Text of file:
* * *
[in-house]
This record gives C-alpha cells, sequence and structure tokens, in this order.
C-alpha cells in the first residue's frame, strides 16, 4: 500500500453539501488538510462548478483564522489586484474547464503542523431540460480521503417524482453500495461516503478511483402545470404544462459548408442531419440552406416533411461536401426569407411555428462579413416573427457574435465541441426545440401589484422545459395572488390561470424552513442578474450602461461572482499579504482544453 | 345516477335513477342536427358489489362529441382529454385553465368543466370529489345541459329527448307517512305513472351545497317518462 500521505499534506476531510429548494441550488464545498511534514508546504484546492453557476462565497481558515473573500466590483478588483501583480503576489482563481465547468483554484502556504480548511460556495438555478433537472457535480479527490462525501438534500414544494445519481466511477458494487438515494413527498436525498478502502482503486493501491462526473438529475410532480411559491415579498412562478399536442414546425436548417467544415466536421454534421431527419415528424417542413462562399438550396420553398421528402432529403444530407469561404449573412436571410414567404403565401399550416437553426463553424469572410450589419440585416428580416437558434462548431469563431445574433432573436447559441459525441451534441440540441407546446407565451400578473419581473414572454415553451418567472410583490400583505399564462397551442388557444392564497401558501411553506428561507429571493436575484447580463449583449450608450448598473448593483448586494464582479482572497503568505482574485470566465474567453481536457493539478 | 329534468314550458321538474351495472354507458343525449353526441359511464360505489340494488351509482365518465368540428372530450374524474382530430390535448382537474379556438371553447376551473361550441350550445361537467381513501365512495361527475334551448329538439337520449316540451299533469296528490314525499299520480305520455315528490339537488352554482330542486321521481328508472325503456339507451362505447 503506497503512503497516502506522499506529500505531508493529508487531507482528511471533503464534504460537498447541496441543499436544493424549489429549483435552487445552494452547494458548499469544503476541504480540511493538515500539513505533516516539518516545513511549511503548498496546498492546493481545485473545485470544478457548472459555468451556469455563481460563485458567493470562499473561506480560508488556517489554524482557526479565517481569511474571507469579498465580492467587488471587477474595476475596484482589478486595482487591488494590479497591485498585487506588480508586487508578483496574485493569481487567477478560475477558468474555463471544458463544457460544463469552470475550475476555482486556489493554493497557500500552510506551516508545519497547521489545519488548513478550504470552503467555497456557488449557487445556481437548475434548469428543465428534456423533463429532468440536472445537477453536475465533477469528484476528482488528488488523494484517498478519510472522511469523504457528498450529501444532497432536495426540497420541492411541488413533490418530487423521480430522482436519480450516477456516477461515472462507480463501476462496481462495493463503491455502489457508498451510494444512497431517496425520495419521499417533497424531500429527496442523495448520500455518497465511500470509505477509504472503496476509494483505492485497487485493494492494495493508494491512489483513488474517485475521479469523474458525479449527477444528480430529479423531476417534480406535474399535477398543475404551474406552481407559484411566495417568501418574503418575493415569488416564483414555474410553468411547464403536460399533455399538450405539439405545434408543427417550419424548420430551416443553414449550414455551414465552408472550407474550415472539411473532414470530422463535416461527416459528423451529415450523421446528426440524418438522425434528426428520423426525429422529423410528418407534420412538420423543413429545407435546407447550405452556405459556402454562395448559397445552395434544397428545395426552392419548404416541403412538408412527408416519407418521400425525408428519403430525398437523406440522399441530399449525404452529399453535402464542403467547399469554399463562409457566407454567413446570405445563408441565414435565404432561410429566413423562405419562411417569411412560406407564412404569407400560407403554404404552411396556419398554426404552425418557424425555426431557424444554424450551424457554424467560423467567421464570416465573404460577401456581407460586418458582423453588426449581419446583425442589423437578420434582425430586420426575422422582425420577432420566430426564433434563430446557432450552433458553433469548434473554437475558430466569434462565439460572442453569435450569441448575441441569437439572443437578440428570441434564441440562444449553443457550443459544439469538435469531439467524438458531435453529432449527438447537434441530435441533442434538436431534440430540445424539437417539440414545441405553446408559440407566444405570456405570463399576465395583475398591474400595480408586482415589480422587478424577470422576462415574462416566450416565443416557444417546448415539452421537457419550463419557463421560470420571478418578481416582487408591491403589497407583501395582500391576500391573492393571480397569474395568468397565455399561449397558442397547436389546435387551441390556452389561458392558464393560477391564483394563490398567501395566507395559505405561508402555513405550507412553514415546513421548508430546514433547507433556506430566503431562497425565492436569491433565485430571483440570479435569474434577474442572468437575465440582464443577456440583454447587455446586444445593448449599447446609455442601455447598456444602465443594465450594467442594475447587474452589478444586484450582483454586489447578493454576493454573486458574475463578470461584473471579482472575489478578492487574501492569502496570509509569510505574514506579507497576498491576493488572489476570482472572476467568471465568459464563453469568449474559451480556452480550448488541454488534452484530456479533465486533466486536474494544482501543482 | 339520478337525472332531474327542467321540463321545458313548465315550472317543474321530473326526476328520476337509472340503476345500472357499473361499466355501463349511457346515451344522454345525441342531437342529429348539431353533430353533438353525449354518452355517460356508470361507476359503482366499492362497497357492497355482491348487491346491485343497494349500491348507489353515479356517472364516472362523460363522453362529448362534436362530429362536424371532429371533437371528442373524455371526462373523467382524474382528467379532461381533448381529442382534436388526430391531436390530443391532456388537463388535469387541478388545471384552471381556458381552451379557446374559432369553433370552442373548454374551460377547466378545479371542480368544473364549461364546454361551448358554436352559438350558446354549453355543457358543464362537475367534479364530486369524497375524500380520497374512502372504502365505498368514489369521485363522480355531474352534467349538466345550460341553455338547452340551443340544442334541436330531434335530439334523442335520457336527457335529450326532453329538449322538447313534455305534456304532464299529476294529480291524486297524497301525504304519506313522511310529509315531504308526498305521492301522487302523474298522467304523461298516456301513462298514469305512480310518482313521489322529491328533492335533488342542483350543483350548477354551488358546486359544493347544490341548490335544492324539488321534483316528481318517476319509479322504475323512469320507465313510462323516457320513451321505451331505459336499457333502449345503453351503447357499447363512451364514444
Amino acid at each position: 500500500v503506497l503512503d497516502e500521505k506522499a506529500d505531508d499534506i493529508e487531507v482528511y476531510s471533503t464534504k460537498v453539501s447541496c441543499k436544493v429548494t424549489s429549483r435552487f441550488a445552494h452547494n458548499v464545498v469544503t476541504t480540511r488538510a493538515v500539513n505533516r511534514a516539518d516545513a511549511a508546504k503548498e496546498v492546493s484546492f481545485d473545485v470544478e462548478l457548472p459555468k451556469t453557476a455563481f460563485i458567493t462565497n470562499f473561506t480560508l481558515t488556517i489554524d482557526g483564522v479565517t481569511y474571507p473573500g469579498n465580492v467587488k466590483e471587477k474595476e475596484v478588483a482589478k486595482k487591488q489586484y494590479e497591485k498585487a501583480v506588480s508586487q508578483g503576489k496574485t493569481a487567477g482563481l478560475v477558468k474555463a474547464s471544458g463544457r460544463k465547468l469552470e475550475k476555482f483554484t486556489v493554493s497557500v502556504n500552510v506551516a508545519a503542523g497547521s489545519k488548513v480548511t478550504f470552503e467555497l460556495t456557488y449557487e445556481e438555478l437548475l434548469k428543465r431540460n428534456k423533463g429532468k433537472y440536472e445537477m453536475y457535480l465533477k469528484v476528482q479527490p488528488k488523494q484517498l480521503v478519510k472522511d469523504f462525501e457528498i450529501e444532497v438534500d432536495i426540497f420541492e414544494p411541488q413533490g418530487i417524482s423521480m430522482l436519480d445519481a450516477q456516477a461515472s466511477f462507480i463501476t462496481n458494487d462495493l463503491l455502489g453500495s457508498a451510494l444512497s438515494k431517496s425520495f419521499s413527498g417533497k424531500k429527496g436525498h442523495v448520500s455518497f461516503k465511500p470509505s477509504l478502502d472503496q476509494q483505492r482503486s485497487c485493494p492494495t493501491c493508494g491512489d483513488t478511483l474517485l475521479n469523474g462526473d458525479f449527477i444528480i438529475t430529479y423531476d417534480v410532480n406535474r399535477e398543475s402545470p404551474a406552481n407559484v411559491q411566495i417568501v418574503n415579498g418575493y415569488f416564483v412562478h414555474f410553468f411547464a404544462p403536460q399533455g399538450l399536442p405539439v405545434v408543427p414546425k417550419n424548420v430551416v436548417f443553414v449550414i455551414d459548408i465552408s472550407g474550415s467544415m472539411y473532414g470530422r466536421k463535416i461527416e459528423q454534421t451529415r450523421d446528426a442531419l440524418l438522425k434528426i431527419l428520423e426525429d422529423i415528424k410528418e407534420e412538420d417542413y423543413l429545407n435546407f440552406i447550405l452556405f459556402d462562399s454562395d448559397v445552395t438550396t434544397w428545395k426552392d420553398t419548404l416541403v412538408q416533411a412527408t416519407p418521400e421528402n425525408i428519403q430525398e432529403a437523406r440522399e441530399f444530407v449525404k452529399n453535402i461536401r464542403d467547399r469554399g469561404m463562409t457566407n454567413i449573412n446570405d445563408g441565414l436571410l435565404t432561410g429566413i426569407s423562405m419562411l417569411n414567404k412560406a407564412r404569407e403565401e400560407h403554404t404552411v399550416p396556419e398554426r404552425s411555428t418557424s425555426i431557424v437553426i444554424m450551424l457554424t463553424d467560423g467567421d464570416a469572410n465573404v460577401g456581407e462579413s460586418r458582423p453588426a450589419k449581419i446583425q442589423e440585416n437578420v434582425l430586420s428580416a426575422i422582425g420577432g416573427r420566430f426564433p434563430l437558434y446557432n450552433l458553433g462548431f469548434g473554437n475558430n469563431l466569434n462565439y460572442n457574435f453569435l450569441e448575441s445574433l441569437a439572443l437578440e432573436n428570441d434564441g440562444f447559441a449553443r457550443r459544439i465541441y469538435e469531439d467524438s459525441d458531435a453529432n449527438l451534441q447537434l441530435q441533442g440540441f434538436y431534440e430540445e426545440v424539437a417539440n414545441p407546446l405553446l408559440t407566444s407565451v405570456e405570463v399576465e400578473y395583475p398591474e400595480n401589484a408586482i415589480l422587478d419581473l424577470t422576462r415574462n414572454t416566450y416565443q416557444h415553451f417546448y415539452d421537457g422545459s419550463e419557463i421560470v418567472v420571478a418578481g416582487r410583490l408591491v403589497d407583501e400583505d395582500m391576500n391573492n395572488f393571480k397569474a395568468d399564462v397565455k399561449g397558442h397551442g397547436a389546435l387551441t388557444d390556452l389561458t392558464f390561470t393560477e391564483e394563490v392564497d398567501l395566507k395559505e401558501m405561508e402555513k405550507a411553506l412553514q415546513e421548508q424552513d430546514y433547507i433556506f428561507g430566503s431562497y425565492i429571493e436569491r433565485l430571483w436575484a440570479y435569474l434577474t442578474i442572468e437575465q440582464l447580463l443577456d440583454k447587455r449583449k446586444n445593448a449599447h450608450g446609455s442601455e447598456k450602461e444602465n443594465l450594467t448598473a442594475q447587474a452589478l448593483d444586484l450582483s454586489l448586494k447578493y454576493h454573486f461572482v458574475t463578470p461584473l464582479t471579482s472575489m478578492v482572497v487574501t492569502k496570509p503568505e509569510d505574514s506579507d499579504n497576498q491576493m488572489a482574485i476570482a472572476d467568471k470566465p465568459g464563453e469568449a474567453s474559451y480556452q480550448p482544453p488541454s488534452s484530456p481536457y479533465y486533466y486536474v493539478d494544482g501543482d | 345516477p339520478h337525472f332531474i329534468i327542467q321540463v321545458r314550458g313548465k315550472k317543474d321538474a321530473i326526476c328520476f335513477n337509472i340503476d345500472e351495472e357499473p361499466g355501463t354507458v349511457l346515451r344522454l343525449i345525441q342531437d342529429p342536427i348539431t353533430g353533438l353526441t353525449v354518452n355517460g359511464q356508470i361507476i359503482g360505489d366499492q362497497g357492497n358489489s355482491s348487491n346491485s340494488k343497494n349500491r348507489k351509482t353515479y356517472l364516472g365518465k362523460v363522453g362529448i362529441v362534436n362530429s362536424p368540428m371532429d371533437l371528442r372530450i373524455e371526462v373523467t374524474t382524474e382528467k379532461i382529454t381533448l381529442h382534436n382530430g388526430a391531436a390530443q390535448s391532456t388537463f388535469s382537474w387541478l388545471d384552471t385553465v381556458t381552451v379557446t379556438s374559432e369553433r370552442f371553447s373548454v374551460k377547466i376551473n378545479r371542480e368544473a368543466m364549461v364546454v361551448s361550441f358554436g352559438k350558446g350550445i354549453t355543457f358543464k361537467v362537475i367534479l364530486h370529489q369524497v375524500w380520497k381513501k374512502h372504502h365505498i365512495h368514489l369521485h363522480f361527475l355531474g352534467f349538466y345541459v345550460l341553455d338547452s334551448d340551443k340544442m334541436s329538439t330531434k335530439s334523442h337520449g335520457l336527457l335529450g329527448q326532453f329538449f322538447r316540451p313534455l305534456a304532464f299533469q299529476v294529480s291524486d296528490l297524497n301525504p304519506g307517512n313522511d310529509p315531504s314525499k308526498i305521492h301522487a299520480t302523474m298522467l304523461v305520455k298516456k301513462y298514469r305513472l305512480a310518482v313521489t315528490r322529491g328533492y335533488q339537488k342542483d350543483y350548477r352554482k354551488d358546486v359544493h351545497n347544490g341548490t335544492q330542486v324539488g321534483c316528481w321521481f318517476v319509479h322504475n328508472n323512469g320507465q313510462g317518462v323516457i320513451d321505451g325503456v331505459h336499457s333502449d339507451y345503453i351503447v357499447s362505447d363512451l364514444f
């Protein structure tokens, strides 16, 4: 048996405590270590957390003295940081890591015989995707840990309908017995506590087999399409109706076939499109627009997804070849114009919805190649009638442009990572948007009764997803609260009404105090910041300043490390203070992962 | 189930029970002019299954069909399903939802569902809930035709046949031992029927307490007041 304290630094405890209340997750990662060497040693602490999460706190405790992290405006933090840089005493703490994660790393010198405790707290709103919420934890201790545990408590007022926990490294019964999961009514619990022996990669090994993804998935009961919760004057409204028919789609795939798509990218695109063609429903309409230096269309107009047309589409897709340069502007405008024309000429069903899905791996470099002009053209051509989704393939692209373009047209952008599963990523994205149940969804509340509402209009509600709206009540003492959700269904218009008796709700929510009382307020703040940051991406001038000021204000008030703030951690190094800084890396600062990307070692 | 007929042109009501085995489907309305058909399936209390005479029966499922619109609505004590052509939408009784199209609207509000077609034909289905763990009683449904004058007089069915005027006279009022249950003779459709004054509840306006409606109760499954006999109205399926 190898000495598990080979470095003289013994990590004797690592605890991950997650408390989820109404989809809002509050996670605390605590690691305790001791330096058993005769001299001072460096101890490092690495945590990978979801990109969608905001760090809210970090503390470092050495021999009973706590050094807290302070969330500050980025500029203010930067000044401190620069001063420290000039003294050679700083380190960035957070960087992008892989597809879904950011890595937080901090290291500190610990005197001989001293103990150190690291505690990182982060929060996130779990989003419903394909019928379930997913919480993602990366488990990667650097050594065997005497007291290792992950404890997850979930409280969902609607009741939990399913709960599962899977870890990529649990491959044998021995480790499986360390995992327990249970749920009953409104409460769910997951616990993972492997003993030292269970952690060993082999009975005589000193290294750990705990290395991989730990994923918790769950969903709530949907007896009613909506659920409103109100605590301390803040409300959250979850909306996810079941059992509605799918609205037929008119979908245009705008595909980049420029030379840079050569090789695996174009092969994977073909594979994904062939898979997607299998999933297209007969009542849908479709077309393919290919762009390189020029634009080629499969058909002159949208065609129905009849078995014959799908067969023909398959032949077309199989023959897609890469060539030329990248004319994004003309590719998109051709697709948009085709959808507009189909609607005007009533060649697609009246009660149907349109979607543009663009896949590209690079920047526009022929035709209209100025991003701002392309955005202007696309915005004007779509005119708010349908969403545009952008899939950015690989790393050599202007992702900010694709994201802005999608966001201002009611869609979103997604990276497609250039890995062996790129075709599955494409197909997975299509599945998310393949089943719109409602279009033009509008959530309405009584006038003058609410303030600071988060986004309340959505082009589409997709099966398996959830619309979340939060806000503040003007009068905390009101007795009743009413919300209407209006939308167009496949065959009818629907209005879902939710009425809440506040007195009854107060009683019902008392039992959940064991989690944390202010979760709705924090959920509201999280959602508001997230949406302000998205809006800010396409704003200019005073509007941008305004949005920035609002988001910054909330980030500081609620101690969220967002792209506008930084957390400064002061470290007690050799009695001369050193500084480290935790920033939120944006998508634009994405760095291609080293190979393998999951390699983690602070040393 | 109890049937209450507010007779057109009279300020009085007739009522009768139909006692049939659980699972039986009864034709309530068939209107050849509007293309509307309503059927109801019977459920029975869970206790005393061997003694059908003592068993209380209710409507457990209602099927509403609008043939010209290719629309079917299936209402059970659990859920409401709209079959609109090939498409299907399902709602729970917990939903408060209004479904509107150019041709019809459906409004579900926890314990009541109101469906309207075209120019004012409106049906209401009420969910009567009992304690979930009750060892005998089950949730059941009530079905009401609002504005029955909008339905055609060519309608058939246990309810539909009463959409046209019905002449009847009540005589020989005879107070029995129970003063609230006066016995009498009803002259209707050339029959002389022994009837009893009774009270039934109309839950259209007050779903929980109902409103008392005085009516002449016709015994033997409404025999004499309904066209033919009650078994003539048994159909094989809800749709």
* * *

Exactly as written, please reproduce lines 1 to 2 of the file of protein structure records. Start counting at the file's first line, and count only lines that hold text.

[in-house]
This record gives C-alpha cells, sequence and structure tokens, in this order.